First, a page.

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Automtotive Sales Training - Articles Surfing

Automotive sales training is the one thing that we all think we have enough of until we get more. That's right no matter how good you are today, you can always become better. And once we do get a little bit better or learn a new technique it is normally pretty easy to reflect back on the deals that we have worked in the not so distant past and think, "Wow, If I had only known this last week when I was with "Mr. & Mrs __________, I probably would have sold them a car.

This is why this column will be dedicated solely to the purpose of examining different aspects and situations that occur during the process of a car deal. Each month we will look either at a new method for contending with the obstacles that we all face in the day to day process or we will brush up on old techniques regarding the automotive sales process.

I am sure every automotive salesperson reading this article has encountered the customer that came to their dealership looking for a certain vehicle, requiring specific "must have" options yet was strapped by a budget that was several hundred dollars a month away from anything that could be considered reasonable, at least considering the demands the customer is making. And after our best attempt to find them the vehicle that meets all of their requirements, in the hope that they will adjust their thinking when it comes down to their less than reasonable budget, we find that they are not flexible at all. That's right, they want a brand new, seven passenger, leather appointed, suv for $300 a month. And if we can't get it for them then they are just going to shop until they find someone who can. Or so they say. But what they will really shop for is someone who can sell them on the idea of buying something that fits their needs just as well as what they are requesting but is more in line with their budget - possibly a previously owned suv or maybe even a minivan.

That's right; they are going to buy from the first salesperson that is capable of realigning their thinking. By realigning their thinking I mean they need to be "switched". Many salespeople I witness think this means that they should go back to their customer and ask, "Hey, what about a used one?" or "What about a minivan instead of an suv?" If you have been in the business for more than a day you know that the customer normally responds by saying "No" to these two questions. Asking your customer to buy something other than what they initially asked for is at best, a feeble attempt to switch them and definitely does not exhibit any salesmanship.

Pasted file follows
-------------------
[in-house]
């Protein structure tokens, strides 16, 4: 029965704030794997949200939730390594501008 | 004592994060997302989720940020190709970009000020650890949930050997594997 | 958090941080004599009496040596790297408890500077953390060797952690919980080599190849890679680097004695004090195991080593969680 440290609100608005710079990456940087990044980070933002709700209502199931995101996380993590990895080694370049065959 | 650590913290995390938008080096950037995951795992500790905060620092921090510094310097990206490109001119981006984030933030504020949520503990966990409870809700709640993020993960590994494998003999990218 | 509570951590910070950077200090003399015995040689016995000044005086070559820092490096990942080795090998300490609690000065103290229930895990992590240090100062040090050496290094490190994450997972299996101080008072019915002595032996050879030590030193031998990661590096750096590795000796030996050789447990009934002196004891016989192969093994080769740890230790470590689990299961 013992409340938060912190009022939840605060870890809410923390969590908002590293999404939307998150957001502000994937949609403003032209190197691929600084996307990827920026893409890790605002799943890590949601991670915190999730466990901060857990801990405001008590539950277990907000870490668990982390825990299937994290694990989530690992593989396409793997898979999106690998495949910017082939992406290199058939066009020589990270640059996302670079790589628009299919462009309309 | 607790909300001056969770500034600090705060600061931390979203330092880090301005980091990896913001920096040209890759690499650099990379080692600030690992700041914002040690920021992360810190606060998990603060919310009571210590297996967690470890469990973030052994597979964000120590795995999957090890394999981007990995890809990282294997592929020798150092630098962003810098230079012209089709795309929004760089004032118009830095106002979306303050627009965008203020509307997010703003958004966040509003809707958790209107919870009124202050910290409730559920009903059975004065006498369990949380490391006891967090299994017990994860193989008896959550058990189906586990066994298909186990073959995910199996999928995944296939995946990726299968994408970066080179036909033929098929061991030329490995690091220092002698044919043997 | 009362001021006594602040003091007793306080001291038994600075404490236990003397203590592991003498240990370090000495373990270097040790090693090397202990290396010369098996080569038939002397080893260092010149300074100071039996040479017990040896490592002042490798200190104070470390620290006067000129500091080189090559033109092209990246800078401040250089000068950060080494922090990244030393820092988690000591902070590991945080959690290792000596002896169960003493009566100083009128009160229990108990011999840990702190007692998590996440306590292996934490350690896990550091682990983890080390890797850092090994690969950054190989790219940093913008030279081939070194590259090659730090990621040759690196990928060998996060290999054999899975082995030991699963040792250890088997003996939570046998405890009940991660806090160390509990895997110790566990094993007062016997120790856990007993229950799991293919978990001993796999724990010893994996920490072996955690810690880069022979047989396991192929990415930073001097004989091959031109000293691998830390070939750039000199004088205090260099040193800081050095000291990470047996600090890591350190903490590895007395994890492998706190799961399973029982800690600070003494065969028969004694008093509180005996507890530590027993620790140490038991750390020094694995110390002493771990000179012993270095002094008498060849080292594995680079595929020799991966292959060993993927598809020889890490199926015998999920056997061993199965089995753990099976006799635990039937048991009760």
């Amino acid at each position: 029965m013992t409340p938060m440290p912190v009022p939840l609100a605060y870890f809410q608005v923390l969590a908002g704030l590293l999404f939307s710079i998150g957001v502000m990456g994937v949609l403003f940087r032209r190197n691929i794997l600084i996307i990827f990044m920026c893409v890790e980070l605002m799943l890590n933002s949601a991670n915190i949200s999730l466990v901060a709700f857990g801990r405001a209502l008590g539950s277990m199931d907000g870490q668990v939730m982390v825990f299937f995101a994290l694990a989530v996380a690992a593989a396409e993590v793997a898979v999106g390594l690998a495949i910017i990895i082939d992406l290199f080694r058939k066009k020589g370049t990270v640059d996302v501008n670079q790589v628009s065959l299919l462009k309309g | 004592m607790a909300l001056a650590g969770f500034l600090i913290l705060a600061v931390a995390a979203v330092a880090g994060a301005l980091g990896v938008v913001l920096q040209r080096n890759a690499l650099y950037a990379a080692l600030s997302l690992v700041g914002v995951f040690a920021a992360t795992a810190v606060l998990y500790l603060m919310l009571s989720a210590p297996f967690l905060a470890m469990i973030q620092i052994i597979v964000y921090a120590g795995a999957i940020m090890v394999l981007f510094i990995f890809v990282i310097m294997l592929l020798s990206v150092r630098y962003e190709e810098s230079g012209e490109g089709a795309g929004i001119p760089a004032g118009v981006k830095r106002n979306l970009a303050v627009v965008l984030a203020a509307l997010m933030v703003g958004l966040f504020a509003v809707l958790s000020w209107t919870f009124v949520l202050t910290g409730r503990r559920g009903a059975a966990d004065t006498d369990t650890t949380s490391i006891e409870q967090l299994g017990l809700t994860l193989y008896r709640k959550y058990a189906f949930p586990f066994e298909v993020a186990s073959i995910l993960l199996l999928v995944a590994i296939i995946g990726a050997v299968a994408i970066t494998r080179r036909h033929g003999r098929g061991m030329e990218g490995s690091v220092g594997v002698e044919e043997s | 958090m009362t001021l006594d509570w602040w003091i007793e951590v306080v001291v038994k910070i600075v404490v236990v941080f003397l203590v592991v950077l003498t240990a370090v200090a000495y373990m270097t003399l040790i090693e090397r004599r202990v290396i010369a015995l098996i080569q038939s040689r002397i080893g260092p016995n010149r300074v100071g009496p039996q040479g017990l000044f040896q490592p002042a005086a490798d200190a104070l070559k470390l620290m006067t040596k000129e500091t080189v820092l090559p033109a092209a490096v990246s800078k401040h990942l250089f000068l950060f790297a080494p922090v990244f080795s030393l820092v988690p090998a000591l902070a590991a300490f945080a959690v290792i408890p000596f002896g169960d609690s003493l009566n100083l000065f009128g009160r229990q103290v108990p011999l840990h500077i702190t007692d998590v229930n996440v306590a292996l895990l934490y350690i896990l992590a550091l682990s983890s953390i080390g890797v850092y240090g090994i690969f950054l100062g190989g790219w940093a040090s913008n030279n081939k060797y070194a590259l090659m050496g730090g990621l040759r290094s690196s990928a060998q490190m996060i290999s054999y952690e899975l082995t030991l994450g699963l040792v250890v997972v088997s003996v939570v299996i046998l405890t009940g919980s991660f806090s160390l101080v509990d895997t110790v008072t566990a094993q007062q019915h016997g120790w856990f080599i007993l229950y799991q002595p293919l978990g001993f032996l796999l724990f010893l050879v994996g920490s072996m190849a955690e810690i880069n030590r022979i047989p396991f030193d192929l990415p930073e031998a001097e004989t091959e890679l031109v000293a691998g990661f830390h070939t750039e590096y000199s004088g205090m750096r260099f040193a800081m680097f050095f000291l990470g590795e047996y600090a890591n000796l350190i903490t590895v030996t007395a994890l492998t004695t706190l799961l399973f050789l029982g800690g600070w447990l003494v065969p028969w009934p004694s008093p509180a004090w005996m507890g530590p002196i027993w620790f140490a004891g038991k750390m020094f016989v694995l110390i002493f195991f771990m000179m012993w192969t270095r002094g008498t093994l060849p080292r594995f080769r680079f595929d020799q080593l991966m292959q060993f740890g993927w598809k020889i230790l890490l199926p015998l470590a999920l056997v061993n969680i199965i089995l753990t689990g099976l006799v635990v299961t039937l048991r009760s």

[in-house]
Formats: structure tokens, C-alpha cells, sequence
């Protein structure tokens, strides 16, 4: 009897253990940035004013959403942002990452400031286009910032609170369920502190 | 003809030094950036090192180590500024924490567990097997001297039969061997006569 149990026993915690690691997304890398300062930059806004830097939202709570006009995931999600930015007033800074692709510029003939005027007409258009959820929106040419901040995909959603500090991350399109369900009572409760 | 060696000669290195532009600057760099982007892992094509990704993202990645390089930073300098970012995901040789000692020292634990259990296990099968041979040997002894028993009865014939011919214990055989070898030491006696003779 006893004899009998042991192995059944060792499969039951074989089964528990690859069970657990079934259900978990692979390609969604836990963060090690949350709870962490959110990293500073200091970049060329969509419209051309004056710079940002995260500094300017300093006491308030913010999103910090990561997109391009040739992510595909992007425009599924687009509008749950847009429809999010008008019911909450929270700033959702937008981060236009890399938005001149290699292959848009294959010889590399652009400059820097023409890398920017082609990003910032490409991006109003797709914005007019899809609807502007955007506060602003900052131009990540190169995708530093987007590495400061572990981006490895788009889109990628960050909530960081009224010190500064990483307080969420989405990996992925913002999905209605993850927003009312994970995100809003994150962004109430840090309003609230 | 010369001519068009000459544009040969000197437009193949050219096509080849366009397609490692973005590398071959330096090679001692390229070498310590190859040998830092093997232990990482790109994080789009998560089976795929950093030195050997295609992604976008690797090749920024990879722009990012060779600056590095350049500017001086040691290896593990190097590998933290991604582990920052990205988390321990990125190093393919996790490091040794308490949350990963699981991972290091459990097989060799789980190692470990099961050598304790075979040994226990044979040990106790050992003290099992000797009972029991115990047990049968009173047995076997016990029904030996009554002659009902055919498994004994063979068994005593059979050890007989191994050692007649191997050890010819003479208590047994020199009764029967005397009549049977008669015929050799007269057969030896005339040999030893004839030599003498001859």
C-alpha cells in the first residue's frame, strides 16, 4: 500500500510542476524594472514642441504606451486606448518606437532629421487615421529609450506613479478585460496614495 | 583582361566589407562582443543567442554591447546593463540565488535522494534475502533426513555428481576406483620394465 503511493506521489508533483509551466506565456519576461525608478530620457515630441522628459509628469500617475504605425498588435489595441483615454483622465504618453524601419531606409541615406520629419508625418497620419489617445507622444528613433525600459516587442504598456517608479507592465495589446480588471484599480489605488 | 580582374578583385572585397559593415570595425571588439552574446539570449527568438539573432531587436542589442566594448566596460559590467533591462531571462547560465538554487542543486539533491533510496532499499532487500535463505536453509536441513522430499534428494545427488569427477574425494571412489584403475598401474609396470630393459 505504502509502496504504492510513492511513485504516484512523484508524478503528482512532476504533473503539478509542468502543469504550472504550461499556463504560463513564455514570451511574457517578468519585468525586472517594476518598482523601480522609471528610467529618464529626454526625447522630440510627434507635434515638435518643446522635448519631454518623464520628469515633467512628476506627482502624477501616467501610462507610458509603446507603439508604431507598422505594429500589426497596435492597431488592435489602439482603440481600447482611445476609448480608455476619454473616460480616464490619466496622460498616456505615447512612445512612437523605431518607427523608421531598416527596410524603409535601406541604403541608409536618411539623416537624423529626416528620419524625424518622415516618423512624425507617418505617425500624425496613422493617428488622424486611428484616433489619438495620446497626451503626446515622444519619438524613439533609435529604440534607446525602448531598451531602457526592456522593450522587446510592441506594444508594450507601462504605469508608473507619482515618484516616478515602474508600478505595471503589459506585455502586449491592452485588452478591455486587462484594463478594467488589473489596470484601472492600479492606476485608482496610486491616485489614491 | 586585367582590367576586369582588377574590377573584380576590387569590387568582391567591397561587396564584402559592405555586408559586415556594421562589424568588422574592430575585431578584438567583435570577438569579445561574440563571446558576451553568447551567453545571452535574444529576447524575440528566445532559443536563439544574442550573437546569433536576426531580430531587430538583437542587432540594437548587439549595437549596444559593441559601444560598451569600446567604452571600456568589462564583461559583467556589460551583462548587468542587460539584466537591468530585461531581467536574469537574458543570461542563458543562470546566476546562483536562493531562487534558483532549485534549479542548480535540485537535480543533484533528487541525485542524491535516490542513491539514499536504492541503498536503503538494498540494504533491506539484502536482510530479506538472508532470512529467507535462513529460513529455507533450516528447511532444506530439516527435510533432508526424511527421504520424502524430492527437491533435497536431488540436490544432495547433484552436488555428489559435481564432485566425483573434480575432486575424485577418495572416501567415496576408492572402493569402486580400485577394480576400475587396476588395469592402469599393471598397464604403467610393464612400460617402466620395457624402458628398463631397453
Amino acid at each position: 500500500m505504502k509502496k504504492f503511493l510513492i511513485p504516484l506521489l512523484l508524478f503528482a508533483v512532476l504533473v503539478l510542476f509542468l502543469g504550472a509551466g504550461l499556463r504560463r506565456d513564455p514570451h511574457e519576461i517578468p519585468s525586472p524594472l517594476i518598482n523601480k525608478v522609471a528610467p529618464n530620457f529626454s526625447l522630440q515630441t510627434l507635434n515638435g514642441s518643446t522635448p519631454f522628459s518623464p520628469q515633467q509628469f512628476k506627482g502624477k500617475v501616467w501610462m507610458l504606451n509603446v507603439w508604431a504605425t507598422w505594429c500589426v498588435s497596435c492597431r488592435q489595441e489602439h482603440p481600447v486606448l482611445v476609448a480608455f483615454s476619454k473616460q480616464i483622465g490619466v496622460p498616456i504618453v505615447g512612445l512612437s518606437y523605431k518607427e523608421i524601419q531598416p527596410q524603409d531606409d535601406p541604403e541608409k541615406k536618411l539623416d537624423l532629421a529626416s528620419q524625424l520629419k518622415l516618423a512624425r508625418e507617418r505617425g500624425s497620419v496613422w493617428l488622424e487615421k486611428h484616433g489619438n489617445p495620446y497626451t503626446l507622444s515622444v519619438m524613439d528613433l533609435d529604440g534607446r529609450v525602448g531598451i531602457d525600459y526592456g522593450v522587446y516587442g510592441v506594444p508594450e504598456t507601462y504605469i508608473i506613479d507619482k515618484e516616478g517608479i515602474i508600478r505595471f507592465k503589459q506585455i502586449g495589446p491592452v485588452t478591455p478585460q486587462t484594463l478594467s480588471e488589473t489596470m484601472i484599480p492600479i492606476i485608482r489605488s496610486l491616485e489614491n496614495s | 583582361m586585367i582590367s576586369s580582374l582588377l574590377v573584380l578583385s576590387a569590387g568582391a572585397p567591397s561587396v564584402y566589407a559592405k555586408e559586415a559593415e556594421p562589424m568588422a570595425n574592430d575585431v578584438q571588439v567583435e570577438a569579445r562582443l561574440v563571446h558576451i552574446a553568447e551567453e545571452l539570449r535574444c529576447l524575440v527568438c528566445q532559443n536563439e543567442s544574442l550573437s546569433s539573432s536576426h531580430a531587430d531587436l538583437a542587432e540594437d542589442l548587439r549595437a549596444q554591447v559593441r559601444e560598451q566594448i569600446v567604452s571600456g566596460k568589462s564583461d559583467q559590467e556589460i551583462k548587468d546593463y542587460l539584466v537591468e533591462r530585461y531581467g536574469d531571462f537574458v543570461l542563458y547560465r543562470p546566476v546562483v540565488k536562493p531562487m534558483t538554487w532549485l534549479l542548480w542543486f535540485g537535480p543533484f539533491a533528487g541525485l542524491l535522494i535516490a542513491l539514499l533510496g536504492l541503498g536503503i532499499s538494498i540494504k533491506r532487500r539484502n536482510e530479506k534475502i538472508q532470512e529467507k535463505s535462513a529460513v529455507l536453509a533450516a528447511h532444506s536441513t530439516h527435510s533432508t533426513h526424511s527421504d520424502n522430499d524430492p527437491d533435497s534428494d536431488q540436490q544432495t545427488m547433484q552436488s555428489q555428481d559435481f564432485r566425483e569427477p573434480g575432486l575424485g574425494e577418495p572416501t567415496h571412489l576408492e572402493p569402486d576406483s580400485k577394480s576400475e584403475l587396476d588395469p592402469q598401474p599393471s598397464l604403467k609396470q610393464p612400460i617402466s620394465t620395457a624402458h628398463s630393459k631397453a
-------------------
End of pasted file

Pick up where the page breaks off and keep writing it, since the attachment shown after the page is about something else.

At this point you need to lead your customer. You need to become a salesperson. You need to share with them the benefits in order to help them realign their thinking. Below are the steps to take if you are trying to switch your customer.

* Determine which vehicle to switch to first (preferably something that is close to what they are looking for yet more in line with their budget)

* Ask your customer to come with you for a moment (don't ask them if they would like to look at something else)

* Take them to the vehicle that you want to switch them to.

* Then present all of the benefits of the vehicle you are trying to switch them to.

By taking the extra time to actually take your customer out and show them a vehicle that suits their needs (and is in line with their budget) you will increase your chances of selling them. Once you have taken these steps to switch them from one car to another one of three things will happen.

* They will consider the vehicle you have shown them (And hopefully buy it)

* They will reconsider their budget on the vehicle they originally expressed an interest in and hopefully increase their offer enough that you can sell them it.

* They will not consider the option you are giving them and leave without purchasing. (however you will have more to talk about on the follow up phone call)

Sure to many of you this may seem pretty basic. To me it is too. But remember that next time you want to just ask your customer to consider another vehicle rather than taking control and leading your customer to an alternative vehicle for them to purchase.

Submitted by:

Hansi Demark

Biana Babinsky http://sellingmycompany.com http://sellingmycompany.com/index.php?module=pagemaster&PAGE_user_op=view_page&PAGE_id=22email: hansi_demark@yahoo.com



Copyright © 1995 - Photius Coutsoukis (All Rights Reserved).


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